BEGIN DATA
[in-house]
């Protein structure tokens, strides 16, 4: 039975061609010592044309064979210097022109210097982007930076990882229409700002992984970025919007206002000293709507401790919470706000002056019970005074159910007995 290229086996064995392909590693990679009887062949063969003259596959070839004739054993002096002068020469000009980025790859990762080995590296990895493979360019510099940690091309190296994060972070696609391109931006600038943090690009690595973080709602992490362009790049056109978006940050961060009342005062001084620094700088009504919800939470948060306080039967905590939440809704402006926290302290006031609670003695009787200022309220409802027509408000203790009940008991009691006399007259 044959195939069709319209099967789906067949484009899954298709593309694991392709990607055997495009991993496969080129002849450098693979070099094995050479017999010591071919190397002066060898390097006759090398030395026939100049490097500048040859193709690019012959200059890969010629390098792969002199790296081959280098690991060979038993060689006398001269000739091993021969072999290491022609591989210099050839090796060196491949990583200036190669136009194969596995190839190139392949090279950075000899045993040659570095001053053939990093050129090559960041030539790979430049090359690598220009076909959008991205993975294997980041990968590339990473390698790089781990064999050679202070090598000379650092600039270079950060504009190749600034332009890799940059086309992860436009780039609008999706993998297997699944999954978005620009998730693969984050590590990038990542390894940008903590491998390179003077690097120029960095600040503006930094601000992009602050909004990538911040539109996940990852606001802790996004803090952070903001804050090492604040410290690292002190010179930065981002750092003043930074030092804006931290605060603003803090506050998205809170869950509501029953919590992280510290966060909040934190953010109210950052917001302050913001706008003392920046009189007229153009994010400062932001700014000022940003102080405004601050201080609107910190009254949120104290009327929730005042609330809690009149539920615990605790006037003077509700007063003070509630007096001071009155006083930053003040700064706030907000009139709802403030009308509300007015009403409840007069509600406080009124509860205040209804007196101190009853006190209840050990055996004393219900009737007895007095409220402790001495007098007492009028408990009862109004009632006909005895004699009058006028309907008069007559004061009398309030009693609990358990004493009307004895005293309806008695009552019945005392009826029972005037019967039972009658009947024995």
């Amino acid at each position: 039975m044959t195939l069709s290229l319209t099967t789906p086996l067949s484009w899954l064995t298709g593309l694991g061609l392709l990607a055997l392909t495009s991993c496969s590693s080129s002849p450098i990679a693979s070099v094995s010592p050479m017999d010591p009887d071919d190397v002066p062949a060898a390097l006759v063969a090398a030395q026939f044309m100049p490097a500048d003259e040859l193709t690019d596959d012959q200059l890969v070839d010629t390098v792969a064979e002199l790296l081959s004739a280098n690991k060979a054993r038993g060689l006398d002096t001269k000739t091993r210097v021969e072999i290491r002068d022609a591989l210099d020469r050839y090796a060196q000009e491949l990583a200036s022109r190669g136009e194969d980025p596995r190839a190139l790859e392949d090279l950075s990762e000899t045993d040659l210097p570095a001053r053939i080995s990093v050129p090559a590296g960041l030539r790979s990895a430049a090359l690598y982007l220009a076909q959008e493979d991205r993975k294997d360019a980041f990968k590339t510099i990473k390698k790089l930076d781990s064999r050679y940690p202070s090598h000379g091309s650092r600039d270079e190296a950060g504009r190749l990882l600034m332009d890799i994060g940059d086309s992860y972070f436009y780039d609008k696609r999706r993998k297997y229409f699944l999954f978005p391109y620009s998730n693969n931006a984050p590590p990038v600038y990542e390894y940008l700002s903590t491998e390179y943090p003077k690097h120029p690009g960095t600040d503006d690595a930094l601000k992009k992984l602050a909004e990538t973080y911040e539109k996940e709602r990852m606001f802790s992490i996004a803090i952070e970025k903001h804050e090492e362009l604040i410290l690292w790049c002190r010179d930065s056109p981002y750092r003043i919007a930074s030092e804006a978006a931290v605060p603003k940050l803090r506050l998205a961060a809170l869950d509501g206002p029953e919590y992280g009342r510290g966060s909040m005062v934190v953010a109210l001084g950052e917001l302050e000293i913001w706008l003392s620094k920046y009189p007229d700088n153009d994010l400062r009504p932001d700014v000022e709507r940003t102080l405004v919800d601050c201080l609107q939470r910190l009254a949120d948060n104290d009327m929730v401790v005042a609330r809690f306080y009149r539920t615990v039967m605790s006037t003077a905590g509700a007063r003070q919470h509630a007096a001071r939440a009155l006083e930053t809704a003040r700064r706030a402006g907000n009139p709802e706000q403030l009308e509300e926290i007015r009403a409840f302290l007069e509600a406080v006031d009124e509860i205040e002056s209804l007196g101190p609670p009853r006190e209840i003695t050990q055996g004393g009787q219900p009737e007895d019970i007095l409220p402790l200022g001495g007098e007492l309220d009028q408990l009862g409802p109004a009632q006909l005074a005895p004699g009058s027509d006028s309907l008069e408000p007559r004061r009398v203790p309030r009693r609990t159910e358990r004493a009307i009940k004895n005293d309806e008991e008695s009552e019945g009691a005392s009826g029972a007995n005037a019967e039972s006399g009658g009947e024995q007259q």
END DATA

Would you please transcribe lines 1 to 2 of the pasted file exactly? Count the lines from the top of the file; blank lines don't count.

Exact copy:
[in-house]
């Protein structure tokens, strides 16, 4: 039975061609010592044309064979210097022109210097982007930076990882229409700002992984970025919007206002000293709507401790919470706000002056019970005074159910007995 290229086996064995392909590693990679009887062949063969003259596959070839004739054993002096002068020469000009980025790859990762080995590296990895493979360019510099940690091309190296994060972070696609391109931006600038943090690009690595973080709602992490362009790049056109978006940050961060009342005062001084620094700088009504919800939470948060306080039967905590939440809704402006926290302290006031609670003695009787200022309220409802027509408000203790009940008991009691006399007259 044959195939069709319209099967789906067949484009899954298709593309694991392709990607055997495009991993496969080129002849450098693979070099094995050479017999010591071919190397002066060898390097006759090398030395026939100049490097500048040859193709690019012959200059890969010629390098792969002199790296081959280098690991060979038993060689006398001269000739091993021969072999290491022609591989210099050839090796060196491949990583200036190669136009194969596995190839190139392949090279950075000899045993040659570095001053053939990093050129090559960041030539790979430049090359690598220009076909959008991205993975294997980041990968590339990473390698790089781990064999050679202070090598000379650092600039270079950060504009190749600034332009890799940059086309992860436009780039609008999706993998297997699944999954978005620009998730693969984050590590990038990542390894940008903590491998390179003077690097120029960095600040503006930094601000992009602050909004990538911040539109996940990852606001802790996004803090952070903001804050090492604040410290690292002190010179930065981002750092003043930074030092804006931290605060603003803090506050998205809170869950509501029953919590992280510290966060909040934190953010109210950052917001302050913001706008003392920046009189007229153009994010400062932001700014000022940003102080405004601050201080609107910190009254949120104290009327929730005042609330809690009149539920615990605790006037003077509700007063003070509630007096001071009155006083930053003040700064706030907000009139709802403030009308509300007015009403409840007069509600406080009124509860205040209804007196101190009853006190209840050990055996004393219900009737007895007095409220402790001495007098007492009028408990009862109004009632006909005895004699009058006028309907008069007559004061009398309030009693609990358990004493009307004895005293309806008695009552019945005392009826029972005037019967039972009658009947024995």